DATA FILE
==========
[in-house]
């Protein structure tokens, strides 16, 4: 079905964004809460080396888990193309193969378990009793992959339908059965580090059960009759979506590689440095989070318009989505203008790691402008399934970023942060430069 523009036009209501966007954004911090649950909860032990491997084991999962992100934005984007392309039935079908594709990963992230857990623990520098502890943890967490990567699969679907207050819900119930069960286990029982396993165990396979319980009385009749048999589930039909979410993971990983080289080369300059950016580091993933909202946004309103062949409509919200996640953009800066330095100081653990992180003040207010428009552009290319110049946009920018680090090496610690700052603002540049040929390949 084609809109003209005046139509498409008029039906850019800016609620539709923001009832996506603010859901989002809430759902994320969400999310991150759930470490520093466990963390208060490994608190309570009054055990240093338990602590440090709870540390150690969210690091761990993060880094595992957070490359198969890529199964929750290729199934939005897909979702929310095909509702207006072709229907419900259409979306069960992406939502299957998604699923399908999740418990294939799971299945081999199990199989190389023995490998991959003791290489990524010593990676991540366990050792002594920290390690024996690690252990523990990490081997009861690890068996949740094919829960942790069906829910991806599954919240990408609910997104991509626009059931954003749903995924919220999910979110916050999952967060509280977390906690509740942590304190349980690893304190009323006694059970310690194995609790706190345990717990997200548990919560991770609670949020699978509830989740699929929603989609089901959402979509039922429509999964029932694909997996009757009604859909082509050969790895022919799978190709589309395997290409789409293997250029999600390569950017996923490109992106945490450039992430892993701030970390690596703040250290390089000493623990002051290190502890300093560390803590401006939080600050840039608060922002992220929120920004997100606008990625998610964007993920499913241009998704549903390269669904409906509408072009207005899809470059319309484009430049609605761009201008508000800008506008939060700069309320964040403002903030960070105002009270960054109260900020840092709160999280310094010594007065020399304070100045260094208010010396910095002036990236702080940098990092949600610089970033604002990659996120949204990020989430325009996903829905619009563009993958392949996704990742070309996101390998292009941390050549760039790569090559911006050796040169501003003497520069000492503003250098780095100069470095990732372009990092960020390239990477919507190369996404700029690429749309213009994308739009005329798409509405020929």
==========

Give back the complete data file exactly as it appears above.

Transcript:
[in-house]
């Protein structure tokens, strides 16, 4: 079905964004809460080396888990193309193969378990009793992959339908059965580090059960009759979506590689440095989070318009989505203008790691402008399934970023942060430069 523009036009209501966007954004911090649950909860032990491997084991999962992100934005984007392309039935079908594709990963992230857990623990520098502890943890967490990567699969679907207050819900119930069960286990029982396993165990396979319980009385009749048999589930039909979410993971990983080289080369300059950016580091993933909202946004309103062949409509919200996640953009800066330095100081653990992180003040207010428009552009290319110049946009920018680090090496610690700052603002540049040929390949 084609809109003209005046139509498409008029039906850019800016609620539709923001009832996506603010859901989002809430759902994320969400999310991150759930470490520093466990963390208060490994608190309570009054055990240093338990602590440090709870540390150690969210690091761990993060880094595992957070490359198969890529199964929750290729199934939005897909979702929310095909509702207006072709229907419900259409979306069960992406939502299957998604699923399908999740418990294939799971299945081999199990199989190389023995490998991959003791290489990524010593990676991540366990050792002594920290390690024996690690252990523990990490081997009861690890068996949740094919829960942790069906829910991806599954919240990408609910997104991509626009059931954003749903995924919220999910979110916050999952967060509280977390906690509740942590304190349980690893304190009323006694059970310690194995609790706190345990717990997200548990919560991770609670949020699978509830989740699929929603989609089901959402979509039922429509999964029932694909997996009757009604859909082509050969790895022919799978190709589309395997290409789409293997250029999600390569950017996923490109992106945490450039992430892993701030970390690596703040250290390089000493623990002051290190502890300093560390803590401006939080600050840039608060922002992220929120920004997100606008990625998610964007993920499913241009998704549903390269669904409906509408072009207005899809470059319309484009430049609605761009201008508000800008506008939060700069309320964040403002903030960070105002009270960054109260900020840092709160999280310094010594007065020399304070100045260094208010010396910095002036990236702080940098990092949600610089970033604002990659996120949204990020989430325009996903829905619009563009993958392949996704990742070309996101390998292009941390050549760039790569090559911006050796040169501003003497520069000492503003250098780095100069470095990732372009990092960020390239990477919507190369996404700029690429749309213009994308739009005329798409509405020929």